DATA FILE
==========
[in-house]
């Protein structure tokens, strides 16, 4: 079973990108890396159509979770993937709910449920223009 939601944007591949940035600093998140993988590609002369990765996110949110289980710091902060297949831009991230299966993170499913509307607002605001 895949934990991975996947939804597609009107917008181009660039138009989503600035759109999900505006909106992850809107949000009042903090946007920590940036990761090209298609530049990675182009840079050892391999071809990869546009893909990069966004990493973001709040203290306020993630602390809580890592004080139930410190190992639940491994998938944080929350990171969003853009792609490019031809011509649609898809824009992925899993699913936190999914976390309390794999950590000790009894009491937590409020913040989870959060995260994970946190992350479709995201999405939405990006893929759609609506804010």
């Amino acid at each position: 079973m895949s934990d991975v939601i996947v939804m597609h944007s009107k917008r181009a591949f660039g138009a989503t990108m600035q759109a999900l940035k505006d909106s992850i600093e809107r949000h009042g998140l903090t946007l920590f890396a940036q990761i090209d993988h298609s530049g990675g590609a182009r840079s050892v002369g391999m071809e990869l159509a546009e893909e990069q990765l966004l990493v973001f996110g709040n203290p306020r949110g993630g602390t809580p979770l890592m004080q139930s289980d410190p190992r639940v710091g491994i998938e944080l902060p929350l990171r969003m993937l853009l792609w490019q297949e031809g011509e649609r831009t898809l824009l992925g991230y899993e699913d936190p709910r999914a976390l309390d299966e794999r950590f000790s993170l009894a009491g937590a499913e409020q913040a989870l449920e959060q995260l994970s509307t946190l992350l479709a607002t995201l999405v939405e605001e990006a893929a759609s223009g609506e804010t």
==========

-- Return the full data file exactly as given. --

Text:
[in-house]
């Protein structure tokens, strides 16, 4: 079973990108890396159509979770993937709910449920223009 939601944007591949940035600093998140993988590609002369990765996110949110289980710091902060297949831009991230299966993170499913509307607002605001 895949934990991975996947939804597609009107917008181009660039138009989503600035759109999900505006909106992850809107949000009042903090946007920590940036990761090209298609530049990675182009840079050892391999071809990869546009893909990069966004990493973001709040203290306020993630602390809580890592004080139930410190190992639940491994998938944080929350990171969003853009792609490019031809011509649609898809824009992925899993699913936190999914976390309390794999950590000790009894009491937590409020913040989870959060995260994970946190992350479709995201999405939405990006893929759609609506804010």
């Amino acid at each position: 079973m895949s934990d991975v939601i996947v939804m597609h944007s009107k917008r181009a591949f660039g138009a989503t990108m600035q759109a999900l940035k505006d909106s992850i600093e809107r949000h009042g998140l903090t946007l920590f890396a940036q990761i090209d993988h298609s530049g990675g590609a182009r840079s050892v002369g391999m071809e990869l159509a546009e893909e990069q990765l966004l990493v973001f996110g709040n203290p306020r949110g993630g602390t809580p979770l890592m004080q139930s289980d410190p190992r639940v710091g491994i998938e944080l902060p929350l990171r969003m993937l853009l792609w490019q297949e031809g011509e649609r831009t898809l824009l992925g991230y899993e699913d936190p709910r999914a976390l309390d299966e794999r950590f000790s993170l009894a009491g937590a499913e409020q913040a989870l449920e959060q995260l994970s509307t946190l992350l479709a607002t995201l999405v939405e605001e990006a893929a759609s223009g609506e804010t």